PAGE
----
You could be entitled to compensation to pay for the necessary training so you can be self-sufficient.

Do I Have To Get an Estimate for Car Repairs?

Insurance companies usually have a relationship with several preferred body shops and mechanics. The insurance company should give you a list of repair shops near you. Although you choose which shop fixes your car, you will need an estimate before they can start repairs.

Sometimes getting an estimate is simply a matter of taking pictures of your car using your cell phone and uploading them to the insurance adjuster. Other times, the insurance company sends a local adjuster to write an estimate.

If you can’t drive your car, body shops sometimes offer towing services. You can also call a tow truck – be sure to add this receipt to your paperwork pile.

What if Some Personal Items Were Damaged?

Any personal property that was lost or damaged because of the crash should be reimbursed, such as:

  • Cell phones
  • Purses, backpacks, briefcases, or luggage
  • Computers and tablets
  • Dashboard-mounted navigational devices
  • Purchases that were in the car or trunk

What if My Car Is Totaled?

Some car accidents cause so much damage to your car that it simply is not safe or cost-effective to repair. When the cost to repair your vehicle is more than it is worth, the insurance company should offer fair market value.

Fair market value is the price you could reasonably expect to receive, depending on your car’s age, model, and condition immediately before the accident.

What if I Didn’t Cause the Accident?

Insurance companies and the court want to know who caused the accident, so they know who pays your bills and other losses.

For example, you slip, fall, and break your leg at a restaurant because a server didn’t wipe up a spill. The court looks at the evidence – wet floor – and concludes that the restaurant should pay your medical bills, lost pay, and other expenses. Ideally, you pay nothing out-of-pocket because the other party is to blame.

Florida Car Accidents Are Different From Other Injury Cases

Florida car accidents have different liability requirements than a slip and fall accident, construction accident, or other types of injury. Florida is a “no-fault” state when it comes to car accidents.

All licensed drivers in Florida must carry personal injury protection (PIP) insurance that covers the first $10,000 in medical bills – regardless of who caused the accident. PIP also pays for your medical care if an uninsured driver caused the accident, or a hit-and-run driver fled the scene.

If Florida Is ‘No-Fault’, Why Does Liability Matter in My Case?

Your PIP pays for the first $10,000 in medical bills. If your injuries are severe or extensive, your medical bills will quickly exhaust your PIP.

“No-fault” doesn’t mean the responsible person is off the hook. When your medical expenses are more than $10,000, your case is worth more. You must show that the other party is responsible, or you probably can’t collect the additional compensation you need for medical bills.

When you prove the other party is at fault, you could:

  • File a third-party insurance claim against the driver’s bodily injury insurance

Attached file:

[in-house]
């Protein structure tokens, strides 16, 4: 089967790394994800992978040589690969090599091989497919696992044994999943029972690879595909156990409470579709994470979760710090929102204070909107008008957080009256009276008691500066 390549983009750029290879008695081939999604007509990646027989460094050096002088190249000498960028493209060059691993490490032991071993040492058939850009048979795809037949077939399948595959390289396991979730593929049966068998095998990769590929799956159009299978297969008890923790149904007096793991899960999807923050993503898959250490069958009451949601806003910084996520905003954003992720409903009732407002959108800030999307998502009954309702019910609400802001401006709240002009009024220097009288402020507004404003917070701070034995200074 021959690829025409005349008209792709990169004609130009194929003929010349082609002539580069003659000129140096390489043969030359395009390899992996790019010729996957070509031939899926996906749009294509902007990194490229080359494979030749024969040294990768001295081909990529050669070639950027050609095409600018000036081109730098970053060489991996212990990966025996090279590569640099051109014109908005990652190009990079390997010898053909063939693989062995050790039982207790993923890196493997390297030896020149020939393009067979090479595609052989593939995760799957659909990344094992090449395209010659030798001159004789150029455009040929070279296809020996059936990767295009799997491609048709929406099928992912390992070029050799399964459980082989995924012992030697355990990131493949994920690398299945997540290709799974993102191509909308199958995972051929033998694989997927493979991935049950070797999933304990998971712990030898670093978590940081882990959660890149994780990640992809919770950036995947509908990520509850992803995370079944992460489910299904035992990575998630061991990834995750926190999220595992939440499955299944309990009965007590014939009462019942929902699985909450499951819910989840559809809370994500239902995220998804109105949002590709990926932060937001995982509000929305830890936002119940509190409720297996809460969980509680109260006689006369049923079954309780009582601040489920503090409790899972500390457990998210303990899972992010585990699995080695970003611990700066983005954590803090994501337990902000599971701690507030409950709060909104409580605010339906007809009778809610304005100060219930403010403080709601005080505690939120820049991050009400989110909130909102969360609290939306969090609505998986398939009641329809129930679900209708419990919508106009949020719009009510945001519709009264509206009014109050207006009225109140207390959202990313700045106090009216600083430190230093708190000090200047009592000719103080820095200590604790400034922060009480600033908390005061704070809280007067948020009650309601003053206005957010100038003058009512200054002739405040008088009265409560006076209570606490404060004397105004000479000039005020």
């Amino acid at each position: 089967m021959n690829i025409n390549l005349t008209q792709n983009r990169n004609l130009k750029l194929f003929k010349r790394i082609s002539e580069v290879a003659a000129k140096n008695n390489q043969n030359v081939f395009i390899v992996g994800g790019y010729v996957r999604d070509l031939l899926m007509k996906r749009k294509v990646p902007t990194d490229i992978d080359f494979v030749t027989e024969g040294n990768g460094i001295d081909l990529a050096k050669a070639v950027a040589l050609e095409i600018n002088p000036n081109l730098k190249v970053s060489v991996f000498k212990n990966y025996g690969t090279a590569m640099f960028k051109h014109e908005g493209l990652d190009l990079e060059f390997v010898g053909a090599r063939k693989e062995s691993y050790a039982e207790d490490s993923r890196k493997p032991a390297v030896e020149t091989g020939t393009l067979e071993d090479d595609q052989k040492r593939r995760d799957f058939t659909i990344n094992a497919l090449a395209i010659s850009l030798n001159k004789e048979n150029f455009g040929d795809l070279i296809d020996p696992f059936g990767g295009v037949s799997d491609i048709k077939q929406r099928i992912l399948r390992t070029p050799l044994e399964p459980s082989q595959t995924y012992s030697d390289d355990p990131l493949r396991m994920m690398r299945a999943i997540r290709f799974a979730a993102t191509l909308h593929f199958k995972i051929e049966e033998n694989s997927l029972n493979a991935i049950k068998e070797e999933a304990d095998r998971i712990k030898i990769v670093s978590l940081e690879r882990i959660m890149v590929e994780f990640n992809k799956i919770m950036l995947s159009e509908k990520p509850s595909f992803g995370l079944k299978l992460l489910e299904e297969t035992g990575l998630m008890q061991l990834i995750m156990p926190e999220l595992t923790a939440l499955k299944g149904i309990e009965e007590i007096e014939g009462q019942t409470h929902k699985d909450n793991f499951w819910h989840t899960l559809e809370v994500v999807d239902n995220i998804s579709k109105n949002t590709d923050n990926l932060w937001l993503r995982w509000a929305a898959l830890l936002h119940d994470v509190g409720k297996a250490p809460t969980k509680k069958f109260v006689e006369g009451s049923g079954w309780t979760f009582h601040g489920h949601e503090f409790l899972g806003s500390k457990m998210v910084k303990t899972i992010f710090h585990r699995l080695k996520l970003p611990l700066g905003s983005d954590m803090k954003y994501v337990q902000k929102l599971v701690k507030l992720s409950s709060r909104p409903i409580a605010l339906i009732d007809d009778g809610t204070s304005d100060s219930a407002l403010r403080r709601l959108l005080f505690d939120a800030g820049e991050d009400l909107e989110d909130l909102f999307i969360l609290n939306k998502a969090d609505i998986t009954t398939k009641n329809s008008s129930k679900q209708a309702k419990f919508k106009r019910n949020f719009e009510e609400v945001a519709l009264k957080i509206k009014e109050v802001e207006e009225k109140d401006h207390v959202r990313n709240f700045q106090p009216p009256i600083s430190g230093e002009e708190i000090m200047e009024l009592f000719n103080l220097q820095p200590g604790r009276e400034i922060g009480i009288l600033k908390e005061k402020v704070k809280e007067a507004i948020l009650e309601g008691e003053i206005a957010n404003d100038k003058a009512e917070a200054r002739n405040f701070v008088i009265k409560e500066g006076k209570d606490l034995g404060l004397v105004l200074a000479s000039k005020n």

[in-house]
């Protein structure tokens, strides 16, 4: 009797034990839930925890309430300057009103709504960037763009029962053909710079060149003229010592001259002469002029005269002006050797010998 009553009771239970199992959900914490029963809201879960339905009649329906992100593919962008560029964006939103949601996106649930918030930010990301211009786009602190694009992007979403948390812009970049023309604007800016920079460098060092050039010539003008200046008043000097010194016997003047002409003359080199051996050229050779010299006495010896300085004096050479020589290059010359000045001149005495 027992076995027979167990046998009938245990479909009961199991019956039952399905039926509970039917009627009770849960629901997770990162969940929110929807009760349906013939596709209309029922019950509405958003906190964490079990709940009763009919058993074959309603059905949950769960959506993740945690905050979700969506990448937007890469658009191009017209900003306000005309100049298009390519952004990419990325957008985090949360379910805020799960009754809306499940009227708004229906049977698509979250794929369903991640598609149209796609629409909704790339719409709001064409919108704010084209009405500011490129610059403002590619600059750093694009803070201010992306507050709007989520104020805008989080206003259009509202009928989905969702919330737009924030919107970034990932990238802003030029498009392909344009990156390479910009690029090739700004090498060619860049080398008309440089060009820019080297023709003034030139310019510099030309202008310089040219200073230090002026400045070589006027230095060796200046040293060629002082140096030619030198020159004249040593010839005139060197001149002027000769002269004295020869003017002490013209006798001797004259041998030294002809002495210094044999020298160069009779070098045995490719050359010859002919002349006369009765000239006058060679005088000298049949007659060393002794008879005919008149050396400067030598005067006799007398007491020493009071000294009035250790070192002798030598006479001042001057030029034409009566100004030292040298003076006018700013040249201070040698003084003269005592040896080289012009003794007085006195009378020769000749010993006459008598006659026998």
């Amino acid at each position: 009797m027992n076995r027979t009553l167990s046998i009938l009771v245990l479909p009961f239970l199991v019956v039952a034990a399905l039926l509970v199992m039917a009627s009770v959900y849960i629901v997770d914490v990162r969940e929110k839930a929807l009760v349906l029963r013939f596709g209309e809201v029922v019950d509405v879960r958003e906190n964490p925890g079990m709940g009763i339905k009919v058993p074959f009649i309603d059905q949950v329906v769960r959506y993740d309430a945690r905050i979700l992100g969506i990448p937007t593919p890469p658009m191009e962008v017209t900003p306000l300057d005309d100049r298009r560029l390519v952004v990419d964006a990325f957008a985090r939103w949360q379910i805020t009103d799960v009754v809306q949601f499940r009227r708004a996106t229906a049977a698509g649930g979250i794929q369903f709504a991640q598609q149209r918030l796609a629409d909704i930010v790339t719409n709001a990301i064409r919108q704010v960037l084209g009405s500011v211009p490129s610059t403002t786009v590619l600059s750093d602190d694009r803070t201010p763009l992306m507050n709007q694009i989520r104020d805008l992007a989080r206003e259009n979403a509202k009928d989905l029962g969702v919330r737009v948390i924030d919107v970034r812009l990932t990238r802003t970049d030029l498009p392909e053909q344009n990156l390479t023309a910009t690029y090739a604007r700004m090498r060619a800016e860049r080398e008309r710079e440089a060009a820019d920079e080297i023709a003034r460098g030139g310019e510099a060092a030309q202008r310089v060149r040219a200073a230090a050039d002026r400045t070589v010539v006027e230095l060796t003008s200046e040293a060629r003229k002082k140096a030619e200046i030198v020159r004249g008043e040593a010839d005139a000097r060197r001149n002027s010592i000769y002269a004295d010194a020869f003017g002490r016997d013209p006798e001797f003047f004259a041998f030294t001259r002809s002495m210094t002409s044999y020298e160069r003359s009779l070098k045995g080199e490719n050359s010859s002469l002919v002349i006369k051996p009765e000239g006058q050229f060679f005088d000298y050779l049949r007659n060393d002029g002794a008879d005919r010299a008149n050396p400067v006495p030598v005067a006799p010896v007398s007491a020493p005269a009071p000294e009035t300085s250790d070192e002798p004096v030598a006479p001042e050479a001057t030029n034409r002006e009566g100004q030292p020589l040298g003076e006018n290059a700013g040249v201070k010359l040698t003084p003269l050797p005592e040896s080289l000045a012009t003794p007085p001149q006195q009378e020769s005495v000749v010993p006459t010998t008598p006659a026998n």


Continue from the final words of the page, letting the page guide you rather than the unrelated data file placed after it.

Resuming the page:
• File a personal injury lawsuit against the driver
  • File a claim with the driver’s boss if they crashed into you with a company or commercial vehicle
  • File a claim with a bar or restaurant that overserved a drunk driver

Does My Settlement Decrease if I’m Liable Too?

If the court decides that you are responsible for some portion of the accident, you could receive less than 100% of the settlement.

After calculating your injuries, damages, and pain and suffering, the court deducts a portion of your compensation if you played a part in the accident. Whatever percentage is your fault will be deducted from any payout.

Pie chart showing what a car accident case is worth

For example:

The other driver rear-ends you at a stoplight. You are legally stopped, but one of your brake lights is broken. The court determines that you are responsible for 10% of the accident because you didn’t have two functioning brake lights. The other driver is 90% responsible for failing to stop and running into your car.

How Do I Figure Out What My Case Is Worth?

Insurance companies and the court have a general formula to assign a value to your case.

Personal Injury Case Worth Formula

Medical Bills + Lost Wages + Pain & Suffering = $ – % of Your Liability = Total Case Value

Example:
Medical Bills = $50,000
Lost Wages = $10,000
Pain and Suffering = $40,000
% of Your Liability = 10%
$100,000 – $10,000 = $90,000

Do I Need a Lawyer?

You are not legally required to hire a lawyer to help you pursue compensation. However, hiring an attorney often brings a higher settlement than people without legal representation.

According to a 2017 Martindale-Nolo study, hiring a personal injury lawyer leads to significantly larger settlements.

  • Ninety percent of respondents with legal representation received a settlement, compared to about half who proceeded independently.
  • Individuals with legal representation received an average settlement of $77,600 compared to an average of $17,600 for people without a lawyer.
  • Individuals with legal representation still pocketed more money even after paying lawyer fees.

Still Have Questions? Get a Free Consultation Today

You could recover compensation for injuries and damages caused by someone else. Call David I. Fuchs, Injury & Accident Lawyer, P.A. at 954-568-3636 for a free, no-risk consultation today. You pay nothing unless and until he recovers compensation on your behalf.